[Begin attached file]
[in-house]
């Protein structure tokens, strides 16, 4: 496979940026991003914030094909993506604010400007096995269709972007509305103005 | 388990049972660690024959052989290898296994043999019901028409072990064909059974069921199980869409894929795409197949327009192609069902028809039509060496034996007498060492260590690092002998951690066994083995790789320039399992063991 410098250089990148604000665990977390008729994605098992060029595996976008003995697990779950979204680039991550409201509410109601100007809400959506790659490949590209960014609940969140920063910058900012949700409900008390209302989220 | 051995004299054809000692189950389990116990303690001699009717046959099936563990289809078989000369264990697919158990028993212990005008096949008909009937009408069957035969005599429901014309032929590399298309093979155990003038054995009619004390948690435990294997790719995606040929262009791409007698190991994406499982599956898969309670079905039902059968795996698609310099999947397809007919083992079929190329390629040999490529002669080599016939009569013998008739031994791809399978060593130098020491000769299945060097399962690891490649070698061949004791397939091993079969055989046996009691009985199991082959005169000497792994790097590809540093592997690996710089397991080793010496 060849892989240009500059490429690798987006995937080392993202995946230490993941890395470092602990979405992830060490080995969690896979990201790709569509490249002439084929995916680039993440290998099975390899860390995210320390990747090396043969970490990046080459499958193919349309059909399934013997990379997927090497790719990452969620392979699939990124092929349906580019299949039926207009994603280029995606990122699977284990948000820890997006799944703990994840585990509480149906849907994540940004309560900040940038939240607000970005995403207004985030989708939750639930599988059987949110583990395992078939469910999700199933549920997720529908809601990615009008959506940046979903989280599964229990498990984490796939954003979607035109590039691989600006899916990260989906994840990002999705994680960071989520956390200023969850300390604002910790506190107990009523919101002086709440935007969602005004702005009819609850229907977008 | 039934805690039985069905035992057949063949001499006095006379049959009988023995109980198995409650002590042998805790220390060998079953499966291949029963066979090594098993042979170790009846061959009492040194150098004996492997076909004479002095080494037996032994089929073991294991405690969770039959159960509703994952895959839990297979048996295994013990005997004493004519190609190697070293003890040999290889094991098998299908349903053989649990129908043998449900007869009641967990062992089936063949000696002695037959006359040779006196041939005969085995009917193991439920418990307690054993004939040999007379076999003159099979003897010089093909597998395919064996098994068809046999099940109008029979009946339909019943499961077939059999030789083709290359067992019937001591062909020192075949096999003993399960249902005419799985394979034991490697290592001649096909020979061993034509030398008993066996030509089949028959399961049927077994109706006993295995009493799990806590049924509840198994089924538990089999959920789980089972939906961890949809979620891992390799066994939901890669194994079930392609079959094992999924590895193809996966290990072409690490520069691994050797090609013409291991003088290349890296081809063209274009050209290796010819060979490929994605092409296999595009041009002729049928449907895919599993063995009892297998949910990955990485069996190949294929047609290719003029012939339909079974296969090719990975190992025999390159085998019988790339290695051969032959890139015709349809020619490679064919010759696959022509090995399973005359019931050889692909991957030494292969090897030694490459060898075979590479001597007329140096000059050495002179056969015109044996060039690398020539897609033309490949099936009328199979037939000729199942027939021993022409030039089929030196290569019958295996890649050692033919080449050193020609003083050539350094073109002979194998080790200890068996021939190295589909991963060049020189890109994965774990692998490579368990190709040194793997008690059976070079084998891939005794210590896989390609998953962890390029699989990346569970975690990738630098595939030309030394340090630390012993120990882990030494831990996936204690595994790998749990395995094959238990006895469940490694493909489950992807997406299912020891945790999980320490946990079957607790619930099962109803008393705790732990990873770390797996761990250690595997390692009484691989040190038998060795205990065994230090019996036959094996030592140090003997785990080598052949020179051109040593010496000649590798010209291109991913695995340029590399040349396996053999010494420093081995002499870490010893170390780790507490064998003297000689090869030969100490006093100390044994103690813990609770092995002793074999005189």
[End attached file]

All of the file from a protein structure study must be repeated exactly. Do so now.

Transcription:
[in-house]
């Protein structure tokens, strides 16, 4: 496979940026991003914030094909993506604010400007096995269709972007509305103005 | 388990049972660690024959052989290898296994043999019901028409072990064909059974069921199980869409894929795409197949327009192609069902028809039509060496034996007498060492260590690092002998951690066994083995790789320039399992063991 410098250089990148604000665990977390008729994605098992060029595996976008003995697990779950979204680039991550409201509410109601100007809400959506790659490949590209960014609940969140920063910058900012949700409900008390209302989220 | 051995004299054809000692189950389990116990303690001699009717046959099936563990289809078989000369264990697919158990028993212990005008096949008909009937009408069957035969005599429901014309032929590399298309093979155990003038054995009619004390948690435990294997790719995606040929262009791409007698190991994406499982599956898969309670079905039902059968795996698609310099999947397809007919083992079929190329390629040999490529002669080599016939009569013998008739031994791809399978060593130098020491000769299945060097399962690891490649070698061949004791397939091993079969055989046996009691009985199991082959005169000497792994790097590809540093592997690996710089397991080793010496 060849892989240009500059490429690798987006995937080392993202995946230490993941890395470092602990979405992830060490080995969690896979990201790709569509490249002439084929995916680039993440290998099975390899860390995210320390990747090396043969970490990046080459499958193919349309059909399934013997990379997927090497790719990452969620392979699939990124092929349906580019299949039926207009994603280029995606990122699977284990948000820890997006799944703990994840585990509480149906849907994540940004309560900040940038939240607000970005995403207004985030989708939750639930599988059987949110583990395992078939469910999700199933549920997720529908809601990615009008959506940046979903989280599964229990498990984490796939954003979607035109590039691989600006899916990260989906994840990002999705994680960071989520956390200023969850300390604002910790506190107990009523919101002086709440935007969602005004702005009819609850229907977008 | 039934805690039985069905035992057949063949001499006095006379049959009988023995109980198995409650002590042998805790220390060998079953499966291949029963066979090594098993042979170790009846061959009492040194150098004996492997076909004479002095080494037996032994089929073991294991405690969770039959159960509703994952895959839990297979048996295994013990005997004493004519190609190697070293003890040999290889094991098998299908349903053989649990129908043998449900007869009641967990062992089936063949000696002695037959006359040779006196041939005969085995009917193991439920418990307690054993004939040999007379076999003159099979003897010089093909597998395919064996098994068809046999099940109008029979009946339909019943499961077939059999030789083709290359067992019937001591062909020192075949096999003993399960249902005419799985394979034991490697290592001649096909020979061993034509030398008993066996030509089949028959399961049927077994109706006993295995009493799990806590049924509840198994089924538990089999959920789980089972939906961890949809979620891992390799066994939901890669194994079930392609079959094992999924590895193809996966290990072409690490520069691994050797090609013409291991003088290349890296081809063209274009050209290796010819060979490929994605092409296999595009041009002729049928449907895919599993063995009892297998949910990955990485069996190949294929047609290719003029012939339909079974296969090719990975190992025999390159085998019988790339290695051969032959890139015709349809020619490679064919010759696959022509090995399973005359019931050889692909991957030494292969090897030694490459060898075979590479001597007329140096000059050495002179056969015109044996060039690398020539897609033309490949099936009328199979037939000729199942027939021993022409030039089929030196290569019958295996890649050692033919080449050193020609003083050539350094073109002979194998080790200890068996021939190295589909991963060049020189890109994965774990692998490579368990190709040194793997008690059976070079084998891939005794210590896989390609998953962890390029699989990346569970975690990738630098595939030309030394340090630390012993120990882990030494831990996936204690595994790998749990395995094959238990006895469940490694493909489950992807997406299912020891945790999980320490946990079957607790619930099962109803008393705790732990990873770390797996761990250690595997390692009484691989040190038998060795205990065994230090019996036959094996030592140090003997785990080598052949020179051109040593010496000649590798010209291109991913695995340029590399040349396996053999010494420093081995002499870490010893170390780790507490064998003297000689090869030969100490006093100390044994103690813990609770092995002793074999005189």